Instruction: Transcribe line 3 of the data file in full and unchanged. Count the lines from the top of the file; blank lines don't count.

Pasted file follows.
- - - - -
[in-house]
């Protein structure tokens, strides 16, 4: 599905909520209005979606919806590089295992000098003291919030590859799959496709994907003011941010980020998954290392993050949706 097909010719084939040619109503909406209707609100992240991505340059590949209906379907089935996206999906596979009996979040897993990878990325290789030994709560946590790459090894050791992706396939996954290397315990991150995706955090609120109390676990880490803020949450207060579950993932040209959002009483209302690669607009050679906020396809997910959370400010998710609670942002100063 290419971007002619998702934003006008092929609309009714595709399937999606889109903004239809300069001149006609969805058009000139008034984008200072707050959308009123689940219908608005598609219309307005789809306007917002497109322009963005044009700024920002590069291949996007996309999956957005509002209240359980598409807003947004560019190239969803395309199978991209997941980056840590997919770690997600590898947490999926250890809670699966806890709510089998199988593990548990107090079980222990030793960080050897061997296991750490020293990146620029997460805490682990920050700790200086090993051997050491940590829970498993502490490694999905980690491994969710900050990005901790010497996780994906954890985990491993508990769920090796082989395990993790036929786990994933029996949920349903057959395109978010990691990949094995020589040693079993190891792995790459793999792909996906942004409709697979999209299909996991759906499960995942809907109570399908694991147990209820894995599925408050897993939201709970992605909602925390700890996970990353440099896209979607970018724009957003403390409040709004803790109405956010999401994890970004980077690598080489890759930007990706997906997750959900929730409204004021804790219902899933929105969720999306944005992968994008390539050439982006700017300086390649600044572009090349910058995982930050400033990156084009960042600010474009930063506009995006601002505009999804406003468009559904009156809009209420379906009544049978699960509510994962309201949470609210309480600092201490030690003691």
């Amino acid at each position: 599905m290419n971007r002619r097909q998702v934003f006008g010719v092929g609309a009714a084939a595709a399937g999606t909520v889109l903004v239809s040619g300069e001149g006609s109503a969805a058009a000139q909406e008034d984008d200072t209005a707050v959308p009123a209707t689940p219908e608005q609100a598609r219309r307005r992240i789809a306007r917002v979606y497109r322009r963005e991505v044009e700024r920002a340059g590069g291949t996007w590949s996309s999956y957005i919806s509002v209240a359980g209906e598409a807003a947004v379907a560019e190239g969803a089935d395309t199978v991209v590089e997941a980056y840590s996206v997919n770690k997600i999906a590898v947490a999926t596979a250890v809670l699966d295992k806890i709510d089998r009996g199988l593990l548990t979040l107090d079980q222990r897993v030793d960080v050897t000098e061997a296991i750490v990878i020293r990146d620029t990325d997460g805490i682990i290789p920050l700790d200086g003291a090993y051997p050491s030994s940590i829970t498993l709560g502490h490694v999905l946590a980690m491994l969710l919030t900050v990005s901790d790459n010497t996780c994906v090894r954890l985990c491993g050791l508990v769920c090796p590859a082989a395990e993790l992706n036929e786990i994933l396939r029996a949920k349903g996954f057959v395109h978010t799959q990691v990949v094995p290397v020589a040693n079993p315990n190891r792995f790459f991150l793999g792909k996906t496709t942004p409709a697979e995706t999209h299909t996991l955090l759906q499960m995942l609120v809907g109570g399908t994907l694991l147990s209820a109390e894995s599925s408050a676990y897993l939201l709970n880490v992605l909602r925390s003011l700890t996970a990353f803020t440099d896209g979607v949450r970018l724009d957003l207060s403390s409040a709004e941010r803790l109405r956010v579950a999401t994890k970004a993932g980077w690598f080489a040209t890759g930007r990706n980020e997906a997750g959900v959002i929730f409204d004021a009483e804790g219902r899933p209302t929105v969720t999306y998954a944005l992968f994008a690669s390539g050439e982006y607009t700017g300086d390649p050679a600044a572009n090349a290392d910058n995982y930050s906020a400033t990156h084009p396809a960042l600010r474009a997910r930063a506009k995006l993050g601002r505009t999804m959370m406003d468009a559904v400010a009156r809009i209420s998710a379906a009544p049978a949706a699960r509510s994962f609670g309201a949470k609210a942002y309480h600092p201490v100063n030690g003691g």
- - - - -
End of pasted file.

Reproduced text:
């Amino acid at each position: 599905m290419n971007r002619r097909q998702v934003f006008g010719v092929g609309a009714a084939a595709a399937g999606t909520v889109l903004v239809s040619g300069e001149g006609s109503a969805a058009a000139q909406e008034d984008d200072t209005a707050v959308p009123a209707t689940p219908e608005q609100a598609r219309r307005r992240i789809a306007r917002v979606y497109r322009r963005e991505v044009e700024r920002a340059g590069g291949t996007w590949s996309s999956y957005i919806s509002v209240a359980g209906e598409a807003a947004v379907a560019e190239g969803a089935d395309t199978v991209v590089e997941a980056y840590s996206v997919n770690k997600i999906a590898v947490a999926t596979a250890v809670l699966d295992k806890i709510d089998r009996g199988l593990l548990t979040l107090d079980q222990r897993v030793d960080v050897t000098e061997a296991i750490v990878i020293r990146d620029t990325d997460g805490i682990i290789p920050l700790d200086g003291a090993y051997p050491s030994s940590i829970t498993l709560g502490h490694v999905l946590a980690m491994l969710l919030t900050v990005s901790d790459n010497t996780c994906v090894r954890l985990c491993g050791l508990v769920c090796p590859a082989a395990e993790l992706n036929e786990i994933l396939r029996a949920k349903g996954f057959v395109h978010t799959q990691v990949v094995p290397v020589a040693n079993p315990n190891r792995f790459f991150l793999g792909k996906t496709t942004p409709a697979e995706t999209h299909t996991l955090l759906q499960m995942l609120v809907g109570g399908t994907l694991l147990s209820a109390e894995s599925s408050a676990y897993l939201l709970n880490v992605l909602r925390s003011l700890t996970a990353f803020t440099d896209g979607v949450r970018l724009d957003l207060s403390s409040a709004e941010r803790l109405r956010v579950a999401t994890k970004a993932g980077w690598f080489a040209t890759g930007r990706n980020e997906a997750g959900v959002i929730f409204d004021a009483e804790g219902r899933p209302t929105v969720t999306y998954a944005l992968f994008a690669s390539g050439e982006y607009t700017g300086d390649p050679a600044a572009n090349a290392d910058n995982y930050s906020a400033t990156h084009p396809a960042l600010r474009a997910r930063a506009k995006l993050g601002r505009t999804m959370m406003d468009a559904v400010a009156r809009i209420s998710a379906a009544p049978a949706a699960r509510s994962f609670g309201a949470k609210a942002y309480h600092p201490v100063n030690g003691g």